Deathbed narrations of decadent men fascinate us. These haunted, semi-lucid ravings attract us for their reflective melancholy that dissolves the gaudy veils of wealth and power around rotten cores of misgivings and dejection. Orson Welles created the anguished Citizen Kane who can only call for his childhood sled in his last minutes, and Carlos Fuentes set an entire novel in the dying words of the megalomaniacal tycoon Artemio Cruz. Seeing the finality of our end, often rudely unannounced, brings our suppressed uncertainties to the fore.
Last week, the Obama administration came to see its inevitable irrelevance arrive much sooner than expected. Rather than waiting for the traditional two-year long festival of gridlock and dysfunction celebrated after a President’s last midterm election, the lame duck has unexpectedly begun quacking earlier. Inconvenient scandals, whether real or imagined by obdurate Republicans, along with a disconnected and distant messaging style, will leave the Obama administration only able to communicate powerless swan songs while it waits for its termination.
“I’d call it a cover-up,” Senator John McCain gleefully accused the administration after embarrassing revelations of extensive revision of Susan Rice’s talking points in the aftermath of the attacks in Benghazi that resulted in the death of four Americans, including the American Ambassador J. Christopher Stephens. For a while, it seemed that the Benghazi attacks were the obsessive focus of Republicans and the echo chambers of Fox News because both desired a cudgel to batter Obama’s national security record. Now, like man-children discovering presents on Conspiracy Theory Christmas, Republicans suddenly have an embarrassing inconsistency to exploit.
The IRS, no one’s favorite government agency to begin with, recently apologized to Tea Party and Patriot groups for additional auditing on the sole basis of their group’s name. This actualizes and gives some flimsy support to the parasitic conservative mythology where Obama is a Kenyan socialist, government overreach will destroy capitalism, and Christians are an oppressed majority, as Sean Hannity recently implied when he baselessly claimed that the administration was “cleansing” the military of Christians.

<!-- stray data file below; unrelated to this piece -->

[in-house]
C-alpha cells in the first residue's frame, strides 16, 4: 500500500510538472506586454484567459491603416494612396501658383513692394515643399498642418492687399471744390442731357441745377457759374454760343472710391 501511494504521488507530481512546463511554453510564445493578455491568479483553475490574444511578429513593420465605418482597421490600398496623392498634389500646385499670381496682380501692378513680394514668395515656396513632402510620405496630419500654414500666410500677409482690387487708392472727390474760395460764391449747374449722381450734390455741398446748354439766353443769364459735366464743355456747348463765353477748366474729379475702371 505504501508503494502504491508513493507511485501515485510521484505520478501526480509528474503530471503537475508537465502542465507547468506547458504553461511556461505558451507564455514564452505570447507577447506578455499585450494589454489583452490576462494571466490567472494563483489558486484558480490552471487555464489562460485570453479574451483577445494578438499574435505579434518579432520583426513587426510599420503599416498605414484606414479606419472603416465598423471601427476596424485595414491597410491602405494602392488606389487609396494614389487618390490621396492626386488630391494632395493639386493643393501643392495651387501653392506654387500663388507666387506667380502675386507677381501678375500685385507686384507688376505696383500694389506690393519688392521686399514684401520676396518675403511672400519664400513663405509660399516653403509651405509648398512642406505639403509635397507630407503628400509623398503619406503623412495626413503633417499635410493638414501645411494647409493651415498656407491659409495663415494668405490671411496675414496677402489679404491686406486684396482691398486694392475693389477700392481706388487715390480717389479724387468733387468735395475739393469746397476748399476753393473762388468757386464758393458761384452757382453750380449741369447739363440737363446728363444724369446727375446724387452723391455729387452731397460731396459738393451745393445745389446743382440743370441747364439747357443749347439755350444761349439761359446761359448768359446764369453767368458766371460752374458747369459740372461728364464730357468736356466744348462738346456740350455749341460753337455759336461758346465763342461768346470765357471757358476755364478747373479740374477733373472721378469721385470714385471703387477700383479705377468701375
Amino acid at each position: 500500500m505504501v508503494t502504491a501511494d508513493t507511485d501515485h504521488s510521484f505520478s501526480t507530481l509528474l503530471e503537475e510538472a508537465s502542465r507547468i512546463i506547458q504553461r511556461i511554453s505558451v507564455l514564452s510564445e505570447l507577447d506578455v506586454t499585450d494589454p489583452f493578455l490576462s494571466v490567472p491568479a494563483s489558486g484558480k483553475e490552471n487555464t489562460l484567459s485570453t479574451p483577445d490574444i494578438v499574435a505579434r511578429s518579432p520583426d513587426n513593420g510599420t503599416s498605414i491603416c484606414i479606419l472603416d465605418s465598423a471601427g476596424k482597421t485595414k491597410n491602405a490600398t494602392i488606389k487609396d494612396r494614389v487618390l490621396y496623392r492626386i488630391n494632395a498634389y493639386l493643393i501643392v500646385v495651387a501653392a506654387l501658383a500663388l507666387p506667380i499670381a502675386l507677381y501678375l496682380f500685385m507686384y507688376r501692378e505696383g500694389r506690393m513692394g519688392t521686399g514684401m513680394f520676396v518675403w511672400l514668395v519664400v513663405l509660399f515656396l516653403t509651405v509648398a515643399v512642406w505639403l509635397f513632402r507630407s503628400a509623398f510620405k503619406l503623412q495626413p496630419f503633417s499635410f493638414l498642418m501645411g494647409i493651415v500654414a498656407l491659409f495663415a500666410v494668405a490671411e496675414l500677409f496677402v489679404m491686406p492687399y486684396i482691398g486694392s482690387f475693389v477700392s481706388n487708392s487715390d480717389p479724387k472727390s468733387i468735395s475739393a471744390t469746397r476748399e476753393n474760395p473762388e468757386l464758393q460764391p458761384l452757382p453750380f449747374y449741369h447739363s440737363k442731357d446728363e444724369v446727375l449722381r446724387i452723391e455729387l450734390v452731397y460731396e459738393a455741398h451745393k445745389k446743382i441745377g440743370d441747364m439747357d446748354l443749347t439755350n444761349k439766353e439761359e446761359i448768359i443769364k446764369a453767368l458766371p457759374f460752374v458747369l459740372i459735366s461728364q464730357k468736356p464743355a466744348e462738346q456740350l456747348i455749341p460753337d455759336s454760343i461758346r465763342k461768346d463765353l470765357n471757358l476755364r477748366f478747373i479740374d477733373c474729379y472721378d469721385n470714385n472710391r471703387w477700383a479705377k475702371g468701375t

These scandals themselves might not be enough to derail a presidency, but in the hands of the reputable bunch of self-interested Congressmen, it will surely give some legitimate standing to delay needed legislation for political grandstanding. The House recently spent two full days debating an utterly uncontroversial bill on the Federal Helium Program, eventually passing 394-1, in order to avoid actually doing its job of addressing salient issues like unemployment.
Republicans in Congress have made unprecedented, irresponsible use of the filibuster to block nominees to critical government positions like Secretary of Labor or director of the Environmental Protection Agency. After childishly disrupting the government, waiting for a screw-up, Republicans disingenuously blame government in order to legitimize further cuts and disruptions. As Grover Norquist, the anti-tax demigod, tellingly said, “I don’t want to abolish government. I simply want to reduce it to the size where I can drag it into the bathroom and drown it in the bathtub.”
And so President Obama has to realize that the mountains of Congressional hearings, the column inches and sound bites devoted to faux indignation will effectively entomb a Congress that has seemed intent on walling itself off from the public since its election. The prospect of Congress passing actually progressive bills seemed dismal to begin with—expanded background checks were filibustered despite having the support of 90 percent of the public, and the ostensibly bipartisan immigration reform bill was buried under 300 amendments.
The resurfacing of the debacle surrounding the Guantanamo Bay detention center, which remains open despite Obama’s strident campaign pledge, highlights the infuriating inefficacy of the administration. Scapegoating Republican obstinacy is a liberal pipe dream that ignores the real failures in the administration’s disdain for outreach. The president’s recent so-called charm offensive, one of those oxymorons flooding the Beltway lexicon, is a step in the right direction, but too little too late.
Instead, seeing the writing on the wall, the administration may begin to wonder what could have been done differently: a less controversial, better-argued healthcare bill, avoiding the detrimental austerity of the debt ceiling, sidestepping the self-harm of sequestration. Arriving at the recognition of his own irrelevance, as the media whips itself into 2016 frenzy and Congress stonewalls, President Obama should ponder the mistakes of his term and consider what could have been done differently.
As the poet John Greenleaf Whittier once wrote, “Of all sad words of tongue or pen, the saddest are these: ‘It might have been!’”
Idrees M. Kahloon ’16 is a Crimson editorial writer in Weld Hall. His column appears on alternate Wednesdays. Follow him on Twitter @ikahloon.